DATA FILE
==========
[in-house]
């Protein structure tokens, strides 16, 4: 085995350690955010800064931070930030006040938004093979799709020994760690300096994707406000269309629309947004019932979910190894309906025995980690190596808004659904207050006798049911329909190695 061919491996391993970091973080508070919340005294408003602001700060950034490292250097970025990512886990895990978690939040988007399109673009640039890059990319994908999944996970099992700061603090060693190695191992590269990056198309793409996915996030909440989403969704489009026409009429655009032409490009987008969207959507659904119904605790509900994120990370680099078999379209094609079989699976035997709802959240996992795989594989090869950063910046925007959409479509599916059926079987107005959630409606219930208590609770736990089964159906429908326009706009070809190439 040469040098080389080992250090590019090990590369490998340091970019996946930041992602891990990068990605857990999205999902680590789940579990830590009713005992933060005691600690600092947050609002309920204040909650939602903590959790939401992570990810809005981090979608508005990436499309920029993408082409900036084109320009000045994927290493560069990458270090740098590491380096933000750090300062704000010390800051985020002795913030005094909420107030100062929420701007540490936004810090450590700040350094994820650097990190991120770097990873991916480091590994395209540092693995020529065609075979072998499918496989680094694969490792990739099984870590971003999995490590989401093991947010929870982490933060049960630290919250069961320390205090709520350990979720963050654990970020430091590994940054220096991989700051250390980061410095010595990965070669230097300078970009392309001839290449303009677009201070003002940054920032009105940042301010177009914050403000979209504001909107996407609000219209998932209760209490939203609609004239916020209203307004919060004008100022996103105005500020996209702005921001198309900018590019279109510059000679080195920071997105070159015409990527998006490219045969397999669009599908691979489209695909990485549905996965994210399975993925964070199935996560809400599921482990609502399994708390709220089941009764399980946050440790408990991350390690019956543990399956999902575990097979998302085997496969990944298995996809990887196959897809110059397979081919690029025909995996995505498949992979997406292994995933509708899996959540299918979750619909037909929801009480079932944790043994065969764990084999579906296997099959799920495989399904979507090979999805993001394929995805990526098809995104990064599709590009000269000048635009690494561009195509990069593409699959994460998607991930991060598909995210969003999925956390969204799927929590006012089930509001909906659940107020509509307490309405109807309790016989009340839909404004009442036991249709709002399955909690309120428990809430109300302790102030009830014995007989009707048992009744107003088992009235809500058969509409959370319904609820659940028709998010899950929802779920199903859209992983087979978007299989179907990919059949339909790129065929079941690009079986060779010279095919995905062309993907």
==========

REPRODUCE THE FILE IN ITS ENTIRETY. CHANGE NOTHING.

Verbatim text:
[in-house]
């Protein structure tokens, strides 16, 4: 085995350690955010800064931070930030006040938004093979799709020994760690300096994707406000269309629309947004019932979910190894309906025995980690190596808004659904207050006798049911329909190695 061919491996391993970091973080508070919340005294408003602001700060950034490292250097970025990512886990895990978690939040988007399109673009640039890059990319994908999944996970099992700061603090060693190695191992590269990056198309793409996915996030909440989403969704489009026409009429655009032409490009987008969207959507659904119904605790509900994120990370680099078999379209094609079989699976035997709802959240996992795989594989090869950063910046925007959409479509599916059926079987107005959630409606219930208590609770736990089964159906429908326009706009070809190439 040469040098080389080992250090590019090990590369490998340091970019996946930041992602891990990068990605857990999205999902680590789940579990830590009713005992933060005691600690600092947050609002309920204040909650939602903590959790939401992570990810809005981090979608508005990436499309920029993408082409900036084109320009000045994927290493560069990458270090740098590491380096933000750090300062704000010390800051985020002795913030005094909420107030100062929420701007540490936004810090450590700040350094994820650097990190991120770097990873991916480091590994395209540092693995020529065609075979072998499918496989680094694969490792990739099984870590971003999995490590989401093991947010929870982490933060049960630290919250069961320390205090709520350990979720963050654990970020430091590994940054220096991989700051250390980061410095010595990965070669230097300078970009392309001839290449303009677009201070003002940054920032009105940042301010177009914050403000979209504001909107996407609000219209998932209760209490939203609609004239916020209203307004919060004008100022996103105005500020996209702005921001198309900018590019279109510059000679080195920071997105070159015409990527998006490219045969397999669009599908691979489209695909990485549905996965994210399975993925964070199935996560809400599921482990609502399994708390709220089941009764399980946050440790408990991350390690019956543990399956999902575990097979998302085997496969990944298995996809990887196959897809110059397979081919690029025909995996995505498949992979997406292994995933509708899996959540299918979750619909037909929801009480079932944790043994065969764990084999579906296997099959799920495989399904979507090979999805993001394929995805990526098809995104990064599709590009000269000048635009690494561009195509990069593409699959994460998607991930991060598909995210969003999925956390969204799927929590006012089930509001909906659940107020509509307490309405109807309790016989009340839909404004009442036991249709709002399955909690309120428990809430109300302790102030009830014995007989009707048992009744107003088992009235809500058969509409959370319904609820659940028709998010899950929802779920199903859209992983087979978007299989179907990919059949339909790129065929079941690009079986060779010279095919995905062309993907």